And do you know what? He never said anything. He just looked at me for a moment and then got out of the car, and started wandering off. I watched him for bit, he’d gone right back to that fella with the dog, and I thought, did I Imagine that? But he turned back and climbed back into the driver’s seat. Didn’t say anything, just started the engine, and never glanced at me. We set off down the road, and I’m sat there and I just didn’t know what to do.
We’d gone a mile or two, that’s all, when he pulls over at the side of the road.
‘You’re joking, right?’
‘No Jack, I weren’t joking, but I didn’t mean to say it, I don’t know why I did. I’m sorry, Jack, if I’ve upset you…’
‘”Upset me! Up-bloody-set me”. You tell me, out of blue, that you’re not you, that you’re your sister. What did you think?’
We’re sitting in this lay-by, and all these cars and lorries are thundering past, and all I can think is that no-one knows. No-one knows about our little drama, and I want to turn the clock back, to un-say what I said, and we’ll drive off and go and look at a new car and I’ll be Vee, and he’ll be Jack, and it’ll be Jack and Vee, like it’s always been.
He’s gone quiet, and I look at him, and I think he might be going to cry.
‘Why, Vee? Why?’
And right there, in the Civic, in that lay-by, surrounded by rubbish, I tell him. Finally, tell him the truth. How no-one could tell Rose and me apart, even our Mum had trouble, especially if she’d been drinking, which most of the time she had. I don’t blame her, widowed at her age, with twin girls, can’t have been easy, and Rose and me, well we didn’t make it easy for her either. Kept mucking about, the pair of us did. We shared clothes, friends, even jobs, I’d go in one day, Vera the next. And then Jack came along, smart as anything, a college lad, with prospects, and good looking too. We both liked him. But he started seeing Vera properly, and next thing Vera’s flashing an engagement ring, and they’ve sorted a flat and the banns have been read. But right before the wedding, the day before, our Vera gets proper strange, moping about and quiet like; not like her at all. And then she says she can’t go through with it, and will I go round to Jack and tell him, and I say “no, I can’t” and besides the church is booked, Mum’s spent a fortune on the cake and the dress is the nicest one I’ve ever seen. And I say,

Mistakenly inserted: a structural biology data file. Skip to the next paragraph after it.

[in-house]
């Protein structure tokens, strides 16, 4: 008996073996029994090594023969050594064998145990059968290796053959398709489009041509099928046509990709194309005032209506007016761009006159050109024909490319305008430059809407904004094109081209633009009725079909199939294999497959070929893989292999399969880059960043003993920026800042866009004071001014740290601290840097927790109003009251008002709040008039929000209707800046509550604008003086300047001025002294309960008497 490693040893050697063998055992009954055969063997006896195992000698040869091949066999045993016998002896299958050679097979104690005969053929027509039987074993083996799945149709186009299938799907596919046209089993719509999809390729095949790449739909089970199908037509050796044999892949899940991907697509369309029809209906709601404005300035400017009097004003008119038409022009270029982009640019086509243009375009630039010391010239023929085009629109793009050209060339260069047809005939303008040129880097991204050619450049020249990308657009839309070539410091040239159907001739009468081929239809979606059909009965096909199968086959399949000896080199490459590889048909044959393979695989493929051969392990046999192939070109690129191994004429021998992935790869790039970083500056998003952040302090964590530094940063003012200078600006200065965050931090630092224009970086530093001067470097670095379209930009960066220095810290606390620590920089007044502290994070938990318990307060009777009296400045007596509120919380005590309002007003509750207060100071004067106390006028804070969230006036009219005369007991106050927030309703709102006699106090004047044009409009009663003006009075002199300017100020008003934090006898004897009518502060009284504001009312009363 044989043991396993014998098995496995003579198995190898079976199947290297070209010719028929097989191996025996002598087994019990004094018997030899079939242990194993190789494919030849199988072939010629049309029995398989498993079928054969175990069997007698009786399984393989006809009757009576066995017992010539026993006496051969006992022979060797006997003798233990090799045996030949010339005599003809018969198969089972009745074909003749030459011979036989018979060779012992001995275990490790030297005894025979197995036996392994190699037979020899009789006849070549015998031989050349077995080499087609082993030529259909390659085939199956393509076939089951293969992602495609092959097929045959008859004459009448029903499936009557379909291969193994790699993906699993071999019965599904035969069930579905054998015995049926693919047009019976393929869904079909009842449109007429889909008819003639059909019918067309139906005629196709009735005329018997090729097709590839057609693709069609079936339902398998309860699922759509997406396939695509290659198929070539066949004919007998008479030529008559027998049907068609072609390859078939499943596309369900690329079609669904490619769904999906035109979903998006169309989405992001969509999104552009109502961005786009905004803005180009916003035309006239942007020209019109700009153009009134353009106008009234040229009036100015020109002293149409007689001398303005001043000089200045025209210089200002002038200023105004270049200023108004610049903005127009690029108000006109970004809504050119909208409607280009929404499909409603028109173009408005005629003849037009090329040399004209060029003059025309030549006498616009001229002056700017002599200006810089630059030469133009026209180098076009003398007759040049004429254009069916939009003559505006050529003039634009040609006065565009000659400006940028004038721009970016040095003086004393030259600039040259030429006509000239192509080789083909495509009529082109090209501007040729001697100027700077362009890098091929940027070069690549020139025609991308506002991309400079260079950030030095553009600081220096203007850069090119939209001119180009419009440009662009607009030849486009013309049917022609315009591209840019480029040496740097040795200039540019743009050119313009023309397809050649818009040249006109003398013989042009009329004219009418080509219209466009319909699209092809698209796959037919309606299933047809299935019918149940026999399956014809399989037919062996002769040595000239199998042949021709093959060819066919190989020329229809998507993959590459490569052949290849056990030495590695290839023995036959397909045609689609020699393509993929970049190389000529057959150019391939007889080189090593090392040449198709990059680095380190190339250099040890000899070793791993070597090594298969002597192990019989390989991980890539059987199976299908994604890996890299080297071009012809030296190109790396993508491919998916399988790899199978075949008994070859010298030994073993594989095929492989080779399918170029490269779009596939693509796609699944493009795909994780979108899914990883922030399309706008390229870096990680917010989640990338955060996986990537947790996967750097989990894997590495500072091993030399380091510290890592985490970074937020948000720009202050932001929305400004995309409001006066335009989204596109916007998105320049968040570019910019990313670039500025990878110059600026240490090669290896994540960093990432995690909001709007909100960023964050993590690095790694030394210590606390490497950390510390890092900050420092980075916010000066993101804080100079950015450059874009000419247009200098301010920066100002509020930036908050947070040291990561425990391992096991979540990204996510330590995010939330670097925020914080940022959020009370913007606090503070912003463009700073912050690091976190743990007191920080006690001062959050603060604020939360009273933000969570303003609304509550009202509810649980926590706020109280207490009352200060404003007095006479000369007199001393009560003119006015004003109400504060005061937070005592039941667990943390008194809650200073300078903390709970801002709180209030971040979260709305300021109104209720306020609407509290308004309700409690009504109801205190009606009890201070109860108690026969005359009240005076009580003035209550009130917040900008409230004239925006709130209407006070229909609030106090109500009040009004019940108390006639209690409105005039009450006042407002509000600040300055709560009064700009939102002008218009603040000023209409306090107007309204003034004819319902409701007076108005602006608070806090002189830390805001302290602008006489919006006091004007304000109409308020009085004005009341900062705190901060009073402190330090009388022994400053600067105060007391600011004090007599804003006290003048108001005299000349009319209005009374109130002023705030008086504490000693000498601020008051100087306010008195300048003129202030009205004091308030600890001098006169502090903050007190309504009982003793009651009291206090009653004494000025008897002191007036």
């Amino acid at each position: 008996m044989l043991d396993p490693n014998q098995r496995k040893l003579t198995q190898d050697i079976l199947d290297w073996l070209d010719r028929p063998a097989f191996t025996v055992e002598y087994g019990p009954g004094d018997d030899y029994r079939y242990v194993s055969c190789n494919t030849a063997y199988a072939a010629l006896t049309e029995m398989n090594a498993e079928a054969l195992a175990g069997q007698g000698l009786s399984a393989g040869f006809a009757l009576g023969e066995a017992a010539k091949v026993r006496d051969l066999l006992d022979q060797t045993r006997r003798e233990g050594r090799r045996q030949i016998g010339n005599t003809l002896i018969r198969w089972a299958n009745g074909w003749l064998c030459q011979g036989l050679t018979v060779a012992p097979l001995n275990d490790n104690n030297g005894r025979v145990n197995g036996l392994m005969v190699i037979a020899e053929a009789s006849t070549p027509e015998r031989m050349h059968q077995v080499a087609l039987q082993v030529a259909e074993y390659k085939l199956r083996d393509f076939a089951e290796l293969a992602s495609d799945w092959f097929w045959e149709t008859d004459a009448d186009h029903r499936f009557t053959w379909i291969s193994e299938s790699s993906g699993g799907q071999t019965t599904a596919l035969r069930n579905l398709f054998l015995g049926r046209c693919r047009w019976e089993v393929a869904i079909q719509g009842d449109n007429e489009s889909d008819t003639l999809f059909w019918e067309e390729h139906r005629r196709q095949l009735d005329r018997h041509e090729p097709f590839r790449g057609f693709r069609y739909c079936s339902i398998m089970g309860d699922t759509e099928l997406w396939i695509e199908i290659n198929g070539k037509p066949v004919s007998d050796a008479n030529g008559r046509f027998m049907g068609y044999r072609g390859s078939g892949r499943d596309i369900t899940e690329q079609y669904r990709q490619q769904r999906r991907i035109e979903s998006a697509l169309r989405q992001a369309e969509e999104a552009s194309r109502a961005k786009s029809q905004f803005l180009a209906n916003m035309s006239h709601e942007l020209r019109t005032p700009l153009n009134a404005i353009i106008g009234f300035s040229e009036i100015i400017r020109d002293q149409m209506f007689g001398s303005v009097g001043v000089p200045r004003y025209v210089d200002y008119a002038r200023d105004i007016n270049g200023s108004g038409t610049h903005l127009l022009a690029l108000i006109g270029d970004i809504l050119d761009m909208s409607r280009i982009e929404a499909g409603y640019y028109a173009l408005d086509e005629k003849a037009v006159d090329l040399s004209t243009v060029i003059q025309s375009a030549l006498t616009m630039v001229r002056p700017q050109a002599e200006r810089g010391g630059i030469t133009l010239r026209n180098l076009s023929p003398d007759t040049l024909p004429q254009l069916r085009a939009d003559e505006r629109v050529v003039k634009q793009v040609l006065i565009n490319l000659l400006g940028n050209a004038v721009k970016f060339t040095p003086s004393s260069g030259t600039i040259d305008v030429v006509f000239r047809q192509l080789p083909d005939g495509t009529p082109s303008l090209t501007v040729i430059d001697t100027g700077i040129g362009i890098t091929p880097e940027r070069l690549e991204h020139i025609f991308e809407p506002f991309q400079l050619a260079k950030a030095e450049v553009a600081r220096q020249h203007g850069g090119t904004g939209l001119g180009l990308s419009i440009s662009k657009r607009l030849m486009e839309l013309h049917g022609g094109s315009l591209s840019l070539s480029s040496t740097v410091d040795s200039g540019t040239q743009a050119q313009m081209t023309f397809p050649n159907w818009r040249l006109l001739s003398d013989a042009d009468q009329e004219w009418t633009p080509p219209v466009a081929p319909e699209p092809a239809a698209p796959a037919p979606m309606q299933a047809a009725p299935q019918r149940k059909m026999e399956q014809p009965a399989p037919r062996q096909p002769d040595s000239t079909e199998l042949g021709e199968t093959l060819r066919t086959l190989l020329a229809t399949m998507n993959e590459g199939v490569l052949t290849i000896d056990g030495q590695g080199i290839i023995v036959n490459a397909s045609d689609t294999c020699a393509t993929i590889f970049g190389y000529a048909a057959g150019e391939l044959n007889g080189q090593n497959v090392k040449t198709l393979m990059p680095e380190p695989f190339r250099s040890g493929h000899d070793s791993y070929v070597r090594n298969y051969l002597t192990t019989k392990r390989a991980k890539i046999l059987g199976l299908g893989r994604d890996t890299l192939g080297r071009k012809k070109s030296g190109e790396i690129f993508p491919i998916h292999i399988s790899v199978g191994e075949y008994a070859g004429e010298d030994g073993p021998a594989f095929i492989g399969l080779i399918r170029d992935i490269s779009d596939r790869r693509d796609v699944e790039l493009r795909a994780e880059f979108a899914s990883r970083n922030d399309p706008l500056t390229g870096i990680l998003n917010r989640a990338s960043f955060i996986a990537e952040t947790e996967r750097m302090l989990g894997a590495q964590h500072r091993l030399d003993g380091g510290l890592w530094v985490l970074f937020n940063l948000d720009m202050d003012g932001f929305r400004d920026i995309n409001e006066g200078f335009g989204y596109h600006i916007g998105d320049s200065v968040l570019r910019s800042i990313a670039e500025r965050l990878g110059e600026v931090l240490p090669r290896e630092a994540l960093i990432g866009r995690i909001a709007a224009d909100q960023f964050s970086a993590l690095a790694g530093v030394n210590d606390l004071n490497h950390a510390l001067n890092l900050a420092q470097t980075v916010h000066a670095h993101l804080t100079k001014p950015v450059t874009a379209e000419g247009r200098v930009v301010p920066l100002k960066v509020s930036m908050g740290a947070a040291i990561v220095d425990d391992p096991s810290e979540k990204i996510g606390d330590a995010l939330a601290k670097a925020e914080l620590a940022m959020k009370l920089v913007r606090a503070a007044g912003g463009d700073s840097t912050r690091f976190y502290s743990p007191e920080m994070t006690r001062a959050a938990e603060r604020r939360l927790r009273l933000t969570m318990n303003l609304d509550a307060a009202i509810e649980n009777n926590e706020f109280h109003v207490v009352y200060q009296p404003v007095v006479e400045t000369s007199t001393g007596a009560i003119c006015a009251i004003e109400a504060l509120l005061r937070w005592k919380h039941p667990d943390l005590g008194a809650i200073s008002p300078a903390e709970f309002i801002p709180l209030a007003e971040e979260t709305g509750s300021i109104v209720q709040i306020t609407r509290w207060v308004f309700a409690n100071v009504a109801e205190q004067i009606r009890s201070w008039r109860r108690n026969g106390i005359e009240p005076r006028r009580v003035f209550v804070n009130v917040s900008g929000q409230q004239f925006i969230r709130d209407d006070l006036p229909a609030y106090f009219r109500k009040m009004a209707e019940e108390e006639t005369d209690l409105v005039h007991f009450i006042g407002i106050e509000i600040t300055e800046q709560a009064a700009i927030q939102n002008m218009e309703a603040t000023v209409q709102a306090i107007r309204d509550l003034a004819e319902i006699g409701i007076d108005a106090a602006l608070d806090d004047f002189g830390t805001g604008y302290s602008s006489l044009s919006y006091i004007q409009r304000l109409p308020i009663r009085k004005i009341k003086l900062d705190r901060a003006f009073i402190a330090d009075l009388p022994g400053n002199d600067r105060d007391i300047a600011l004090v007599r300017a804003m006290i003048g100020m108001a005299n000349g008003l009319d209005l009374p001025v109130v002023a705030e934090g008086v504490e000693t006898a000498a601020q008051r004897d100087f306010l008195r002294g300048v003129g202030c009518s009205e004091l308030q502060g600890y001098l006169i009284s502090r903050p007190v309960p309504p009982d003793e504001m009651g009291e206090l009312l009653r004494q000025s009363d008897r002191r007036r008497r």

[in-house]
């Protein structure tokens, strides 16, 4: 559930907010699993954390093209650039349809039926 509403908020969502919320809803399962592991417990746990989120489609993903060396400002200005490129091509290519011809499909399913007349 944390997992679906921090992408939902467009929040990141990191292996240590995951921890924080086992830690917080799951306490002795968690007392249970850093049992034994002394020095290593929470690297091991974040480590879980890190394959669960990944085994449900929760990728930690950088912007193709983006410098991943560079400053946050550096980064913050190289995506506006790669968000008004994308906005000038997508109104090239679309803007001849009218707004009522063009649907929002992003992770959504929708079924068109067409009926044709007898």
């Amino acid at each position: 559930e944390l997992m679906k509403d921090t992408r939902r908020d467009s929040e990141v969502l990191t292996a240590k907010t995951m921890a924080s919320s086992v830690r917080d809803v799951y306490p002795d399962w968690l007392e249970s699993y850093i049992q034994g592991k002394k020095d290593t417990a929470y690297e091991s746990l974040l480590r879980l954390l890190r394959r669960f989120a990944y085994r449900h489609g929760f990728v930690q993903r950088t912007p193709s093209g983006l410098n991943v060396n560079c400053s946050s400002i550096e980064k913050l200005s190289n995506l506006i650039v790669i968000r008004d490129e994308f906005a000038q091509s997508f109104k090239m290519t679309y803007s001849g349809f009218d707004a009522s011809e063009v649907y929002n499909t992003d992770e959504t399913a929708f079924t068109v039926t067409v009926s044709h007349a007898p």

‘If you won’t have the lad, I will!’
And our Vera, says,
‘You’re on’
That was it really, I became Vera, and Vera became me. Nobody knew. I think Mum might have thought something odd was going on, but she never said anything. I don’t suppose she could.
It was very quiet in the car. I wanted Jack to say something, anything. Finally he did.
‘Have we got any of them sandwiches, or has a man got to starve around here?’
I’m so relieved that’s he’s talking, I start fussing, pour him some tea, pass it to him, offer him the Mr Kipling’s, anything really to get back to normality. I can’t think beyond the picnic, daren’t, just in case. He swallows the last of his cake, opens the window and flicks the dregs of his tea on to the verge. Then, he gets out of the car again, and wanders away up the lay-by, out of sight. But he’s back again in a couple of minutes, and I realise with relief that he’s just snuck off for a piddle.
‘So, why’ve you told me?’ He asks when he gets back in.
‘I don’t know really, I guess it was on my mind, our Rose was rambling a bit when I saw her yesterday. I don’t think that medication’s helping at all. But she kept calling me Rose and I thought it’s going to all come out, sooner or later.’
He seemed happy enough with that, started the engine again, and we set off into the traffic. He didn’t say anything much else, until we pulled into the car dealership. He parked the Civic next to a row of shiny Toyotas. He asked me if I was going to get out and have a look round with him. I must have looked less than keen, because he leant across and said quite deliberately,
‘…because if you’re not into motors, I know a cracking lass who is, well, used to be anyhow. Looks a lot like you as well. I might just see if she fancies a run out, sometime.’